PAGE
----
September 15, 2021 • Life for Leaders
Scripture – Luke 12:29-31 (NRSV)
And do not keep striving for what you are to eat and what you are to drink, and do not keep worrying. For it is the nations of the world that strive after all these things, and your Father knows that you need them. Instead, strive for his kingdom, and these things will be given to you as well.
Jesus urges us to strive for the kingdom of God. That’s great, except we need to know what the kingdom of God is. In the teaching of Jesus, it’s not just the same as heaven, or the world filled with God’s justice and peace, or the place where God rules. Rather, the kingdom of God is God’s reign, rule, authority, sovereignty. When Jesus says that the kingdom of God is at hand, he means that God is coming to reign “on earth as in heaven,” and that this is happening soon. In fact, the reign of God begins in the earthly ministry of Jesus, even as it continues today among those who live intentionally with God as their King and Lord.
Today’s devotion is part of the series Following Jesus Today.
For the past several days, we have been focusing on a passage in Luke 12 in which Jesus urges his disciples not to worry, supplying several reasons why worry is both unnecessary and unhelpful. Toward the end of this passage Jesus offers an alternative, something that deserves our full attention and effort. In light of the fact that our Heavenly Father knows what we need, instead of worrying, we should “strive for his kingdom” (12:31). That’s quite clear and simple, except for one thing. Do we know what the kingdom of God is? Do we know that for which we should be striving?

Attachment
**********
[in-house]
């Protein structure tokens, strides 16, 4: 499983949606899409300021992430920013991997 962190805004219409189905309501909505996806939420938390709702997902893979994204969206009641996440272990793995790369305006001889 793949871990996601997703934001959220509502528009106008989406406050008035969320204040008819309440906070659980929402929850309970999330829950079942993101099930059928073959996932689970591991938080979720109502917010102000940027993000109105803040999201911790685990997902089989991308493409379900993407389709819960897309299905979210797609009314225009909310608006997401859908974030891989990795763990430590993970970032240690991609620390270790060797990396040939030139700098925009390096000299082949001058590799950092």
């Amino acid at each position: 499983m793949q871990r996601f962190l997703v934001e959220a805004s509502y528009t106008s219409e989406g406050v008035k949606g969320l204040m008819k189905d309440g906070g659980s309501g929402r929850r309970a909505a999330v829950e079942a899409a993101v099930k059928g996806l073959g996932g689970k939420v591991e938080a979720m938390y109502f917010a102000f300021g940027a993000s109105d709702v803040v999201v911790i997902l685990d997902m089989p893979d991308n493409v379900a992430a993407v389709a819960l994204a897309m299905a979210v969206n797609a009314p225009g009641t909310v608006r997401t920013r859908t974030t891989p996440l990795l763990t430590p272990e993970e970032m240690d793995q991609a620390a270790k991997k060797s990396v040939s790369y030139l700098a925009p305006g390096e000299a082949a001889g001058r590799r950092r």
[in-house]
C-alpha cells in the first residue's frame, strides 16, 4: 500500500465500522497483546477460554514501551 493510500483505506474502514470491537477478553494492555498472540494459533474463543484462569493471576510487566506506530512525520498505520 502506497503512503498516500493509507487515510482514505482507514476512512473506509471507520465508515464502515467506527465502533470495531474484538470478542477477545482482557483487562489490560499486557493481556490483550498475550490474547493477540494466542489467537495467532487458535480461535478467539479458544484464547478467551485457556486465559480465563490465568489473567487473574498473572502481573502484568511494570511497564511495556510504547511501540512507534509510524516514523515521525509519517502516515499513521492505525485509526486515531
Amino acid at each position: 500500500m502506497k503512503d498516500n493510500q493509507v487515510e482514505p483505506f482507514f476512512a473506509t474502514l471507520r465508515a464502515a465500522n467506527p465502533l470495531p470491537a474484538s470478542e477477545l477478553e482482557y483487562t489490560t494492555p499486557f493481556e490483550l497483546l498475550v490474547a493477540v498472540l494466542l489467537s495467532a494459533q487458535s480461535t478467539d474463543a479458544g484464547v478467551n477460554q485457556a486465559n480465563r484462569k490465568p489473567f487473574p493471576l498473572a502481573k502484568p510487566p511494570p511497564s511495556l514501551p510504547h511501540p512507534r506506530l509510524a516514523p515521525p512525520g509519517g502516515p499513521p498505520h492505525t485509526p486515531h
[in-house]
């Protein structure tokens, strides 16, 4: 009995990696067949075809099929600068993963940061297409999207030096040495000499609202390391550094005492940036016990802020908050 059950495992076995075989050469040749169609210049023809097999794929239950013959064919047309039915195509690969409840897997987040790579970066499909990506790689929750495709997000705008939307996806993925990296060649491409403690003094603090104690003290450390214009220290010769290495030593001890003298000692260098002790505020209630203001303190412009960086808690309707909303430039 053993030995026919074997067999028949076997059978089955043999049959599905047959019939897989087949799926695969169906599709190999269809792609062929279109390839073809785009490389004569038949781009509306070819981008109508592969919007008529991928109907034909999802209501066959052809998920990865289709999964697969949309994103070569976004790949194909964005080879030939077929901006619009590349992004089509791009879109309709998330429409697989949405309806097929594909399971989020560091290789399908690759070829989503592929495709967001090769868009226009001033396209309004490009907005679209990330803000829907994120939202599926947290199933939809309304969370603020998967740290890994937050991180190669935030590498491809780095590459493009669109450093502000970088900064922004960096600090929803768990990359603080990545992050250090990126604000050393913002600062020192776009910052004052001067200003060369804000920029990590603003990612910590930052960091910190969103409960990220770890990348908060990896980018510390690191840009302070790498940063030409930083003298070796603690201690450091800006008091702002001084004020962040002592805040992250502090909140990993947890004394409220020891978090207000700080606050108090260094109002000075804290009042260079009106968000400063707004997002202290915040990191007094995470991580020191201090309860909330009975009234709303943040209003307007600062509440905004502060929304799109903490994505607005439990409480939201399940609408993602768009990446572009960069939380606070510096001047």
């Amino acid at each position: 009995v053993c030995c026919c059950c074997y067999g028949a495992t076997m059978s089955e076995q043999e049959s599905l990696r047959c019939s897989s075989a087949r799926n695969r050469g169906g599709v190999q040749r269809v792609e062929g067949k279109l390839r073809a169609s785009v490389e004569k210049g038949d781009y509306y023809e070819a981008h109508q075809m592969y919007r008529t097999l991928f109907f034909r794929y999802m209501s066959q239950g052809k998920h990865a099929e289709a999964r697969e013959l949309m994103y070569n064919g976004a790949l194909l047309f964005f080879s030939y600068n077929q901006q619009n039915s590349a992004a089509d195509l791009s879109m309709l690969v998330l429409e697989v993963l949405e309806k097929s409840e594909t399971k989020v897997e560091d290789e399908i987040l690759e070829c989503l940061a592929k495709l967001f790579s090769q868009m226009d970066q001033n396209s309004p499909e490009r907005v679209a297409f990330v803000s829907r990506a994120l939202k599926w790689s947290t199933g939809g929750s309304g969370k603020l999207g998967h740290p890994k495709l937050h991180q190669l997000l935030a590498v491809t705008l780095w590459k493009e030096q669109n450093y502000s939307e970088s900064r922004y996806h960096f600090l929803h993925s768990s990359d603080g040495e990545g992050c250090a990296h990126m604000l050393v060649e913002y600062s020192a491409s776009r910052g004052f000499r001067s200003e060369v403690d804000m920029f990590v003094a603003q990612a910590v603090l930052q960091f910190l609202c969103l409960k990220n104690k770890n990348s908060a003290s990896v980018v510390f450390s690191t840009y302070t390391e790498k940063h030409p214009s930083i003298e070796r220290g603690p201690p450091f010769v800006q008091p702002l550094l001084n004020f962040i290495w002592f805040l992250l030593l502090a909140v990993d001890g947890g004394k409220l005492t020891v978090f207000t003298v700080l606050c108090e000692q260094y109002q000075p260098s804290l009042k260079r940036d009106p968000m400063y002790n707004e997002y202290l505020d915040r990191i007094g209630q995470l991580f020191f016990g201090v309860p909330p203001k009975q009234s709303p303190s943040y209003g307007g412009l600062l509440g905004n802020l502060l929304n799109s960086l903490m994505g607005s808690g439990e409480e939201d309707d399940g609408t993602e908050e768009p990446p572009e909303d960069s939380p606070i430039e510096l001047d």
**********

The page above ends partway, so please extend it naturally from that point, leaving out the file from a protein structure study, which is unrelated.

In my experience as a pastor and a professor, I have found that many Christians aren’t quite sure what the kingdom of God is. Others think they know, but their notions of the kingdom aren’t quite in sync with the teaching of Jesus. For example, sometimes people equate the kingdom of God with heaven, with what we will experience after we die. There is a close connection between the kingdom of God and life beyond this life, but we shouldn’t equate the kingdom and heaven. Other Christians believe the kingdom of God is what will exist when peace and justice fill the earth. To be sure, there is a close connection between the kingdom and God’s peace and justice, but it’s not quite right to equate them.